- Elaine’s Blog
I showed some of James Lethbridge’s stunning glass stars in On Reflection, an exhibition I staged at Westcroft Gallery in Kingsand in 2011, and knew that they would be perfect for the effect I was trying to create; I was thrilled when James – who is now based in Belgium – was happy to take part in the exhibition. They are stunning pieces and look wonderful in any setting: identical ‘spikes’ of glass adhered to a central ball, they give the impression they are floating above rather than resting on the surface.
It’s been a busy first week in the gallery and it’s been so lovely to see so many friends again – especially those who are down here on holiday and keep up to date with news from The Byre via this newsletter and my tweets. So thank you to all of you who’ve been in to visit, I hope to see the rest of you soon – for the Bank Holiday weekend, as well as Saturday and Sunday, we’ll be open on Monday from 11 – 5.
I’m delighted to report that Telling Tales is now open. I’m really pleased with the way it has all come together – and am so delighted with all the new work on display.
There is such an abundance of beautiful pieces to talk about that I was rather overwhelmed at the thought of deciding which maker I should share with you first. But I decided that the honour had to go to Falmouth based ceramicist Remon Jephcott whose work I’ve shown in all my Crafting Spaces and The Byre exhibitions. Remon’s highly original and inventive work – her delicate tea cup and saucers with ‘mould’ in them, her elegant tea plates with discreet flies, and her beautiful brooches have always been hugely popular and much commented on. A number of visitors to my exhibitions have thought that Remon has taken old pieces of china and reworked them but each ceramic piece is made from scratch with the detail built up over numerous firings to create her signature look.
I’m thrilled with the new pieces Remon has created especially for Telling Tales: there are five stunning wall hung plates which each feature her typical decoration of birds, flowers and insects and look amazing as a set or individually; and as well as her more usual cup and saucer and slightly rotten fruit, Remon has created a “Turkish Delight” tea plate which feels suitably indulgent in my Eastern themed setting.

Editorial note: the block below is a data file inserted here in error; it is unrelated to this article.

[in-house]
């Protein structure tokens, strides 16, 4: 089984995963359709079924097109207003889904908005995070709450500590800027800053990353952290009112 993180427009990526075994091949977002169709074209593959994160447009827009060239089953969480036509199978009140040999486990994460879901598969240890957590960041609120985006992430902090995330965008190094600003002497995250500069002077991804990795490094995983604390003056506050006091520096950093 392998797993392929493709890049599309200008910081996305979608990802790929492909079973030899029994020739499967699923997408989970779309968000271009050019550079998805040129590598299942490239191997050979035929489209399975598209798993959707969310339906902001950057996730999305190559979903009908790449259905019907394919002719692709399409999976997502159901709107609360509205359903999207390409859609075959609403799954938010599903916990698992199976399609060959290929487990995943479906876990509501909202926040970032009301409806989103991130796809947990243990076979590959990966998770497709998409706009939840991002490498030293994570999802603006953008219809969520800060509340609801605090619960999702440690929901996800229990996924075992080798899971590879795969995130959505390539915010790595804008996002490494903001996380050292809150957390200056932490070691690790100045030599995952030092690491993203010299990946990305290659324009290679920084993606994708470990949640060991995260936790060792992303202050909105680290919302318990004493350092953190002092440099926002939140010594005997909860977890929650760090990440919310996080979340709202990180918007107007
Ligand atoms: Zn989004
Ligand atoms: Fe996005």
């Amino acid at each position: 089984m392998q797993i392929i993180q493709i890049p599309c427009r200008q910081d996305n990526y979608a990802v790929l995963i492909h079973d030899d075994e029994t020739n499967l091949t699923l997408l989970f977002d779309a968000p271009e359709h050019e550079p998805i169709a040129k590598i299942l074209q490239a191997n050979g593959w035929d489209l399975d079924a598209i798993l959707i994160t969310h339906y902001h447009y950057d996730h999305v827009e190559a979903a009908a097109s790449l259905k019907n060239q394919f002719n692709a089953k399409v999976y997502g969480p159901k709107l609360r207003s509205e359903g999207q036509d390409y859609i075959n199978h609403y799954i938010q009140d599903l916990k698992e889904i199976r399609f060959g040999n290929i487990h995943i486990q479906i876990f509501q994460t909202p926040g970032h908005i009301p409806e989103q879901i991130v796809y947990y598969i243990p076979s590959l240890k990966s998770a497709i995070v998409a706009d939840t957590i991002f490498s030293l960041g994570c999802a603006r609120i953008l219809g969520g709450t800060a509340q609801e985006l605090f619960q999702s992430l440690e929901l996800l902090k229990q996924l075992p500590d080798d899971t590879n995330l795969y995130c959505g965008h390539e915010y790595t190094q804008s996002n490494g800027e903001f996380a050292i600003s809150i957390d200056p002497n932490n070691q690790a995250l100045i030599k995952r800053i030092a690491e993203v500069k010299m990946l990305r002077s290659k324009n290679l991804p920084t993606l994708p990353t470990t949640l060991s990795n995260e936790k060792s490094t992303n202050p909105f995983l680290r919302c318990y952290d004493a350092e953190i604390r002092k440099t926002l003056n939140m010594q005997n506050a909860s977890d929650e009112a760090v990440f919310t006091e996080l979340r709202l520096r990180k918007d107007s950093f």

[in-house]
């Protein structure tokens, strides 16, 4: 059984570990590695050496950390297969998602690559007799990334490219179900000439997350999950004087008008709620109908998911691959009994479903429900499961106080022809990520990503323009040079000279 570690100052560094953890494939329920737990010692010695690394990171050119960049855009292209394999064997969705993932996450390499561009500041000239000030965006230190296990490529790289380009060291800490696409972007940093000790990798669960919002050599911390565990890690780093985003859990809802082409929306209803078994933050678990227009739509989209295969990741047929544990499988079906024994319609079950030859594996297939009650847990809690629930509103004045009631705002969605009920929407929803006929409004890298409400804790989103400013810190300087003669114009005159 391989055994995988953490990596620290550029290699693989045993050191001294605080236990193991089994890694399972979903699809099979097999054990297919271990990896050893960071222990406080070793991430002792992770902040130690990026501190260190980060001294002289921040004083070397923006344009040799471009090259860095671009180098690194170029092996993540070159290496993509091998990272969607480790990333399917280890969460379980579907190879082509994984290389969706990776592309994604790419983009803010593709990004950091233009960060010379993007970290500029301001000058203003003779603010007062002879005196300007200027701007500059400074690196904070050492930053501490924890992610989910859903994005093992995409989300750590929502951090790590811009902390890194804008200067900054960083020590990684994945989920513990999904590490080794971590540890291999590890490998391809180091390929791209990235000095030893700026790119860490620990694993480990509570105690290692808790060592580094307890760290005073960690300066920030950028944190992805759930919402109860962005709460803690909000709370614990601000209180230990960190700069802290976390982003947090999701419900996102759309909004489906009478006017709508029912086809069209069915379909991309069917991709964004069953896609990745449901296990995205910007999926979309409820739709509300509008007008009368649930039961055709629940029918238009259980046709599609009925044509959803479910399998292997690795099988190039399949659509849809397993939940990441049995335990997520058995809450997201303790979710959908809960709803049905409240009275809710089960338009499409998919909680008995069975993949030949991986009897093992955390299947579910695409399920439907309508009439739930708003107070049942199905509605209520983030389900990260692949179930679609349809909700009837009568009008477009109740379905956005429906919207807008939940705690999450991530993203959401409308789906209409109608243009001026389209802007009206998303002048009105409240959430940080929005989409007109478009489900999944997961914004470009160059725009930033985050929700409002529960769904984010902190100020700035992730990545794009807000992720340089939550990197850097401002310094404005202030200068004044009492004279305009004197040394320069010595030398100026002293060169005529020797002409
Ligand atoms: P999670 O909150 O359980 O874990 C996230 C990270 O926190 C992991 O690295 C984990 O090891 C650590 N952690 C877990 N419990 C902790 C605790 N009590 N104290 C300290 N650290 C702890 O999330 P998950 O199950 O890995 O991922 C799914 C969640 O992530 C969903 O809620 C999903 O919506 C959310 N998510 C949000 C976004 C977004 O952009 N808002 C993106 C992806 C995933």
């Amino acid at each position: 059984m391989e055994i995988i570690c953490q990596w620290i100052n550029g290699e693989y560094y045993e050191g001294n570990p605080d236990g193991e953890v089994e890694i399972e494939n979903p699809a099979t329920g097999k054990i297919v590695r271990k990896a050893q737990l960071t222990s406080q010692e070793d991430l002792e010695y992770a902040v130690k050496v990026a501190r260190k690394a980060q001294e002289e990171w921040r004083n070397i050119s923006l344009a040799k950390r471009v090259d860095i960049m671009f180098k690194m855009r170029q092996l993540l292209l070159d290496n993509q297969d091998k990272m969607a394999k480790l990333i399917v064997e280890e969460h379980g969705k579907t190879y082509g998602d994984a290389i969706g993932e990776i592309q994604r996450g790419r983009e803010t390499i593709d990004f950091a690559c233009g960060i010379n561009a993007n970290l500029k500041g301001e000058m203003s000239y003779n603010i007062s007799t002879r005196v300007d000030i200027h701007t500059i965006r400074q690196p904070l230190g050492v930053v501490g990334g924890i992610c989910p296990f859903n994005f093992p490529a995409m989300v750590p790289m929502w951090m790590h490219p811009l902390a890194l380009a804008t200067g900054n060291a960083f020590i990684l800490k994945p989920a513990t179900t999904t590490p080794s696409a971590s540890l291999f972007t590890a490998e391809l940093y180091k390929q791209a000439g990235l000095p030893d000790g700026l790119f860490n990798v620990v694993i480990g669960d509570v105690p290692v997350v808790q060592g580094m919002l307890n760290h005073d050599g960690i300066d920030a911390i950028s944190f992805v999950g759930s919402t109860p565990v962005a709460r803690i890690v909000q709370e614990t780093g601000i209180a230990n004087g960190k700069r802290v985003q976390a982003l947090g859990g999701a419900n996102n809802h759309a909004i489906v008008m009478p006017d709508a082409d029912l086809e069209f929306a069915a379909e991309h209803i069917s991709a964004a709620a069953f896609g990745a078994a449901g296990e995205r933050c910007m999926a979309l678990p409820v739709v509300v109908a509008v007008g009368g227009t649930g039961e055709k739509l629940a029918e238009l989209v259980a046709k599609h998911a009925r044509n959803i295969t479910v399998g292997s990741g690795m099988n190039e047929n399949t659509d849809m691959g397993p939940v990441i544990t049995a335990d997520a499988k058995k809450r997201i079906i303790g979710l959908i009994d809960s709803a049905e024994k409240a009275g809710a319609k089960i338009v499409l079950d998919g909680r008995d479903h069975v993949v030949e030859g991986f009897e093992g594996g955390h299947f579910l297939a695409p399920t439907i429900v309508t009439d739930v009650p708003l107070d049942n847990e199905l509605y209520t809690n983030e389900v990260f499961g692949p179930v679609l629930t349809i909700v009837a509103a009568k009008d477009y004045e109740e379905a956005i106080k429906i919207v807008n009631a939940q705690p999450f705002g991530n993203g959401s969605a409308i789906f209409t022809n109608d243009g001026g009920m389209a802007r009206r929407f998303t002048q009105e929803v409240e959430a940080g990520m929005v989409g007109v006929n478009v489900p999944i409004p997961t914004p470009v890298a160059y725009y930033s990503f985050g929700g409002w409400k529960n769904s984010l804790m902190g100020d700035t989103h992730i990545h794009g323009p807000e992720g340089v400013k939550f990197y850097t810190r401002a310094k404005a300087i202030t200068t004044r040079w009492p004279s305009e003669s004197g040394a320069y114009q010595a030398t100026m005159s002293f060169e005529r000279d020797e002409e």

It’s now less than a week until Telling Tales, The Byre’s summer exhibition, opens on 14th August. These final few days of preparation are always the most exciting – and the most stressful. There is huge thrill when a package of new craft arrives and a sense of awe at the incredible talent of the makers who produce such stunning pieces. But this is also the moment when I see if my plans really work; if the styling and curatorial ideas I’ve had in my head for the past few months finally come together.
Of course it is also great fun and the aspect I love most about my job is bringing all the pieces of craft together, styling and putting them in groupings which enhance and flatter the individual pieces. Seeing new work for the first time can also inspire a new approach to curating. I had seen Claire Palastanga’s stunning spiky porcelain work in a smaller form and loved them, but I was totally blown away by her larger piece Wave which resembles the shell of an exotic sea creature, delicate and fragile looking it is surprisingly solid and quite simply stunning; it deserves a prominent position in the show, so a rethink on styling is required!
Claire is just one of the makers whose work I’m showing at The Byre for the first time and I’ll share more about the other new makers and their craft in coming weeks. I’m also thrilled by new work from makers who have previously shown at The Byre: Charlotte Sale and Ruth Shelley have each produced some gorgeous, vibrant new glass work; ceramicists Paul Cardew and Pauline Lee have both built on the wonderful work they each showed in the last exhibition with fantastic new collections, and Remon Jephcott has made a series of striking wall hung plates inspired by the idea of telling and sharing stories.
After a few weeks away from the gallery, I’m now starting work in earnest on Telling Tales, The Byre’s summer exhibition. I had planned for it to open on 26th July, but the best laid plans…
Sadly my parents, who live in Scotland, have serious health issues at the moment so I’m spending quite a lot of time north of the border. It makes sense to give myself a bit more time to get the exhibition ready so I’ve decided to postpone for a couple of weeks and open on 16th August. More news about all the wonderful pieces of contemporary craft I’ll be showing very soon…
Hello and welcome to the new website, please visit here for news and updates about the current and forthcoming exhibitions and makers who will be taking part.
Quite a few visitors to the gallery have asked me about its name, what it means and why I chose it. The Byre is a Scottish word (and Old English I’ve recently discovered) for cowshed or barn. And as the building that stood on the exact footprint of the gallery was an old cow shed it seemed very appropriate. The Byre is also a – currently sadly closed – theatre in St Andrews, in Scotland where I went to school. A professional rep theatre for many years, for one week every January my school’s drama group – the Quad Theatre – would take over the theatre to stage a new production. I was lucky enough to take part in some fantastic plays there including The Winter’s Tale and The Recruiting Officer and have many happy memories of the theatre; it seemed appropriate to reflect those in my gallery.